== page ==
Co-Housing: Not Your Grandfather's Commune

  • Modern Co-housing

    For those unfamiliar with the term, co-housing describes a kind of “intentional community” – not to be confused with a commune. In a commune all property and income is shared, but co-housing communities combine the ideals of community with a respect for privacy. The concept and first co-housing communities began in Denmark in the late 1960s as an alternative to available housing options that did not provide supportive living environments.  The idea spread to North America in the late 1980s. There are now more than a hundred co-housing communities across the U.S. Homes are usually private single family units connected by walkways and clustered around a common area or common house.  Prices tend to be on par with other area single-family homes, but living expenses are reduced by living collaboratively – sharing meals, living in buildings designed to be energy efficient, and sharing commonly owned equipment (one lawnmower per neighborhood or even a shared car). Co-housing communities usually function like condominiums with common fees, and many embrace core values that include consensus-based decision making, diversity, and environmental consciousness.  Some may also require, and most at least encourage, participation in community chores or shared meals.  Co-housing just might be a glimpse into the neighborhood of the future. Photo Credit:  qwrrty
    Tucson, Ariz.
  • Tucson, Ariz.

    At Stone Curves Co-housing community, a 1,600-sq. foot 4-bedroom home is on sale for $275,000. Along with the adobe-inspired design of the home, the 48-unit community shares a little over five acres of land in north-central Tucson. Photo Credit: Alan Stevenson
    Tucson, Ariz.
  • Tucson, Ariz.

    The unit is centrally located in the community, with new laminate floors and a private low-maintenance backyard.  Stone Curves aims to foster community by keeping units closely grouped in “villages”. Photo Credit: Alan Stevenson
    Tucson, Ariz.
  • Tucson, Ariz.

    All of the village clusters are close to a 4,000-sq. foot common house where neighbors socialize, hold meetings and, if they like, eat together. Common amenities include a living room, library, commercial kitchen, and computer lab.  There is also a community pool and spa.  Residents pay $251 monthly community dues. For more details visit www.stonecurves.org. Photo Credit: Alan Stevenson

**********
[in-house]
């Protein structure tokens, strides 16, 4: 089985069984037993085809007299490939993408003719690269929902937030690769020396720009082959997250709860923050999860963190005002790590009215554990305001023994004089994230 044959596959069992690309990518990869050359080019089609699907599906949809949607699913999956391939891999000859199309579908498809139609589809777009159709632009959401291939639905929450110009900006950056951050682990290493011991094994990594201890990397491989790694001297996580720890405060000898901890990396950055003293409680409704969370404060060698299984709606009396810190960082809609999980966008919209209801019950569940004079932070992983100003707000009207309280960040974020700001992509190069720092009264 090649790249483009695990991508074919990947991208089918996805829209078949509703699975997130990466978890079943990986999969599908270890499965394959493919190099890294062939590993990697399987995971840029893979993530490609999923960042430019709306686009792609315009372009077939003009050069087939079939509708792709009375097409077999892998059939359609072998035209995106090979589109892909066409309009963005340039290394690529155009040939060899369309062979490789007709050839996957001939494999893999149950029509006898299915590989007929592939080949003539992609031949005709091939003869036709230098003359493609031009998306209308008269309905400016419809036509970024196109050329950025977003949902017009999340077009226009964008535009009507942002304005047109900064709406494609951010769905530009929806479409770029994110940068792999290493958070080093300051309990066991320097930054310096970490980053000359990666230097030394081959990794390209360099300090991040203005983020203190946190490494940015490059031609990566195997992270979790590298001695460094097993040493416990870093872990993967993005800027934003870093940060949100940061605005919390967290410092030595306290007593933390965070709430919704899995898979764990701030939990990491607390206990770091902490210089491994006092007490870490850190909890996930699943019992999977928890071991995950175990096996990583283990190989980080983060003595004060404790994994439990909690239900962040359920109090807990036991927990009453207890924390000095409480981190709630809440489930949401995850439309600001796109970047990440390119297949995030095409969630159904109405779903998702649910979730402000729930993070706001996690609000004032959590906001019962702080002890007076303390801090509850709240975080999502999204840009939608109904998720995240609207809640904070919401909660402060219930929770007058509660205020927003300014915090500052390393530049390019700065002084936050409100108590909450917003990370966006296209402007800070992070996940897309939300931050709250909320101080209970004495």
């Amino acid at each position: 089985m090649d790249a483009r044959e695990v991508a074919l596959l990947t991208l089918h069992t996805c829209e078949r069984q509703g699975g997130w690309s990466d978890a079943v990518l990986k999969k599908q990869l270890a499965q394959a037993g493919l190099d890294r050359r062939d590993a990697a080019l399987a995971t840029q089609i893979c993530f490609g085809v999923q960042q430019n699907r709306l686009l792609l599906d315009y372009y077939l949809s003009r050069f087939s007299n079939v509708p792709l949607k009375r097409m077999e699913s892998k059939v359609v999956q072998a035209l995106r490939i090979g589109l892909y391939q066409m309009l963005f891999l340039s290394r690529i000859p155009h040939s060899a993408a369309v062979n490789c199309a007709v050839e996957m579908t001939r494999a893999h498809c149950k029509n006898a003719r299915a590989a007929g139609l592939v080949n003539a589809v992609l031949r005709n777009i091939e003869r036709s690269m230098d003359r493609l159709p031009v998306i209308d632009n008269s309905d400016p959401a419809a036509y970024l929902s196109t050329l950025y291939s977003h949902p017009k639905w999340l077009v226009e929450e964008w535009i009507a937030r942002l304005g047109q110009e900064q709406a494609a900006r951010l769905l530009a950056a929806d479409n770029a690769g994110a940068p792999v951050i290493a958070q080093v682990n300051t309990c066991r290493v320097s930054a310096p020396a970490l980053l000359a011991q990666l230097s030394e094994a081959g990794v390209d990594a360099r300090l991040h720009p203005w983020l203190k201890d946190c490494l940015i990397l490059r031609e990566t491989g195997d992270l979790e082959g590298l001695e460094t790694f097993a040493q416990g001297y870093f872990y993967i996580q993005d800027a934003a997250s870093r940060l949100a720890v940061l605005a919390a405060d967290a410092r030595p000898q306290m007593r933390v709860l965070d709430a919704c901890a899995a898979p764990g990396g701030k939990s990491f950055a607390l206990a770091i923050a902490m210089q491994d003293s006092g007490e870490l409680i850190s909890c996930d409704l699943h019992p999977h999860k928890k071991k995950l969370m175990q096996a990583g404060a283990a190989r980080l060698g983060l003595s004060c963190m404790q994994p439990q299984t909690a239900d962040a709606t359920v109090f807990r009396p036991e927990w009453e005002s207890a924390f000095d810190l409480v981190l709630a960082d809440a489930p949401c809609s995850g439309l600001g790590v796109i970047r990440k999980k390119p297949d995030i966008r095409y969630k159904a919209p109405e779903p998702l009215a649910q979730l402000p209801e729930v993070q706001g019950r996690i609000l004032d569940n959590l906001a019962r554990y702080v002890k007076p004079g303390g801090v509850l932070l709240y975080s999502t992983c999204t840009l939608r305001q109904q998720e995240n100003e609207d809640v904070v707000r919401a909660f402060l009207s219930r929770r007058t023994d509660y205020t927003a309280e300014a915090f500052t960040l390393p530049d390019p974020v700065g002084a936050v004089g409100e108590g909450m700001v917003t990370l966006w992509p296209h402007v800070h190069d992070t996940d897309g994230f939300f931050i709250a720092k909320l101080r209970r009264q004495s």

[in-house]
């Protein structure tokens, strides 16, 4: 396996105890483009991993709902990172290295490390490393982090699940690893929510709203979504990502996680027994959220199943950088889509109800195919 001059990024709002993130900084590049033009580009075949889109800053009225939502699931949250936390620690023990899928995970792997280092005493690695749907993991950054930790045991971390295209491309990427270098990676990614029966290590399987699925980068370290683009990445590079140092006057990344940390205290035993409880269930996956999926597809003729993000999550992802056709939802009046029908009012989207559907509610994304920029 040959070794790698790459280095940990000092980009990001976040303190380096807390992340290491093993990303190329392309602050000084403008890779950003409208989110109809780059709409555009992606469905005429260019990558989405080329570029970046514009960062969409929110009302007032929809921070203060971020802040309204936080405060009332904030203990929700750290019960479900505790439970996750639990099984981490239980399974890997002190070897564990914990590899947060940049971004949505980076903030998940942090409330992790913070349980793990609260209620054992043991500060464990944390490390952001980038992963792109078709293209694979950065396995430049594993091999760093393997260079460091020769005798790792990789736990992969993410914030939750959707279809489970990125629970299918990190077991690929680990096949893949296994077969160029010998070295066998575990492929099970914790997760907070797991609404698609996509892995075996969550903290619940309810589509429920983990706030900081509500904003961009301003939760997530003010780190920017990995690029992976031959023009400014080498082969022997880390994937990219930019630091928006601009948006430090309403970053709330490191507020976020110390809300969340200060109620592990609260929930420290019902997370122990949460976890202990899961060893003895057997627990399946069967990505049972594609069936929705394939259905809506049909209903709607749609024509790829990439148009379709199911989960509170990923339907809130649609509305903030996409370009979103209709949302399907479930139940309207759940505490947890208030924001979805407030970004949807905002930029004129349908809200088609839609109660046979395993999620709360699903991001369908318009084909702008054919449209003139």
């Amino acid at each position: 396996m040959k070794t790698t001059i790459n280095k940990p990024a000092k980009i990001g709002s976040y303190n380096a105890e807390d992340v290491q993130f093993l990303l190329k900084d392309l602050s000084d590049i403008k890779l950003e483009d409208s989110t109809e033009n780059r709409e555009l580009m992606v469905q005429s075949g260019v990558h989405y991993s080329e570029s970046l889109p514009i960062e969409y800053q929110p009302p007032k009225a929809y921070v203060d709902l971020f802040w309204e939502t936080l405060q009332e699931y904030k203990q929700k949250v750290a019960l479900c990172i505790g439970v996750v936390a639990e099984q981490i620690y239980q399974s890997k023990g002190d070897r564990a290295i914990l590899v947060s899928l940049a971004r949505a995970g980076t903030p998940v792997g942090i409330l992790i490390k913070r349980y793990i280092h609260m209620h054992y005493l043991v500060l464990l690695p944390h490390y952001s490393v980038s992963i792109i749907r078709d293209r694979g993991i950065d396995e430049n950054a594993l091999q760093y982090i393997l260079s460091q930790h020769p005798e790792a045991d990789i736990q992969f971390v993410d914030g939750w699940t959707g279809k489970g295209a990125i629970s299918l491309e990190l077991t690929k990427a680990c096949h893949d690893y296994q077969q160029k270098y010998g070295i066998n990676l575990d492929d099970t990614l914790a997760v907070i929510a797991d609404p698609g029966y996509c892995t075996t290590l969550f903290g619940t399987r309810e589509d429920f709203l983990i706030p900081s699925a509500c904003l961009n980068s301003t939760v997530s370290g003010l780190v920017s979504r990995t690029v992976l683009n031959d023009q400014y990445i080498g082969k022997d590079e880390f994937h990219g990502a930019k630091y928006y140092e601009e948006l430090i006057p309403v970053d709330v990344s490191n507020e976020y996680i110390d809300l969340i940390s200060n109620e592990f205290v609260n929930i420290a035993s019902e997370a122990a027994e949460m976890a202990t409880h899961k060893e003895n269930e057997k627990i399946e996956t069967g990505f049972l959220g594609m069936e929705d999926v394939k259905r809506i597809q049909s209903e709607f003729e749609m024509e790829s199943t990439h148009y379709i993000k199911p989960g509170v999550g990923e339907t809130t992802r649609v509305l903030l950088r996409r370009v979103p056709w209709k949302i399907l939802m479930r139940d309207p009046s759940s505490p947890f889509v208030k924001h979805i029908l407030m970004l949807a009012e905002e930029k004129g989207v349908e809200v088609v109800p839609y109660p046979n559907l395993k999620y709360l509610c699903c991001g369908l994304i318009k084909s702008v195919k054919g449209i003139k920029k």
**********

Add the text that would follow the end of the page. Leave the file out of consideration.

Clovis, Calif.
  • Clovis, Calif.

    Listed for $459,340 is a four bedroom, two bathroom home in the La Querencia Co-housing community in Northeast Fresno. The homes combine personal privacy with a community feeling.  All homes are energy efficient and feature solar panels, Energy Star appliances, exterior overhangs for shade, low-flow plumbing fixtures, and a deck made from recycled materials. Photo Credit: Fresno Co-housing Community
    Clovis, Calif.
  • Clovis, Calif.

    Shared amenities include a common house with a gourmet kitchen, kid’s play area, guest rooms, and a lounge with a fireplace. Shared meals are optional. There is also a community pool, spa, exercise room, and gardens. Photo Credit: Fresno Co-housing Community
    Clovis, Calif.
  • Clovis, Calif.

    Homes are constructed with blown-in cellulose insulation made from recycled newspaper, and the landscaping utilizes native drought-resistant plants for low maintenance.  Natural lighting keeps energy usage down as well. Fresno Co-housing has homes open for viewing every Sunday from 1-3 p.m.  For more information contact Pamela Rank at (866) 246-7717.  For details visit www.fresnoco-housing.org. Photo Credit: Fresno Co-housing Community
    Seattle, Wash.
  • Seattle, Wash.

    At Duwamish Co-housing, an urban community located about 10 minutes from downtown Seattle, a two bedroom home is on sale for $250,000. This “intentional community” with 23 units shares 2.7 acres of forested land and a set of core values that include diversity, care for the environment, neighborliness, and consensus-based decision making. Photo Credit: Nancy Carroll
    Seattle, Wash.
  • Seattle, Wash.

    The home has an open, loft-like floor plan with high vaulted ceilings, large windows and skylights, a large walk-in attic, and radiant floor heating. Photo Credit: Nancy Carroll
    Seattle, Wash.
  • Seattle, Wash.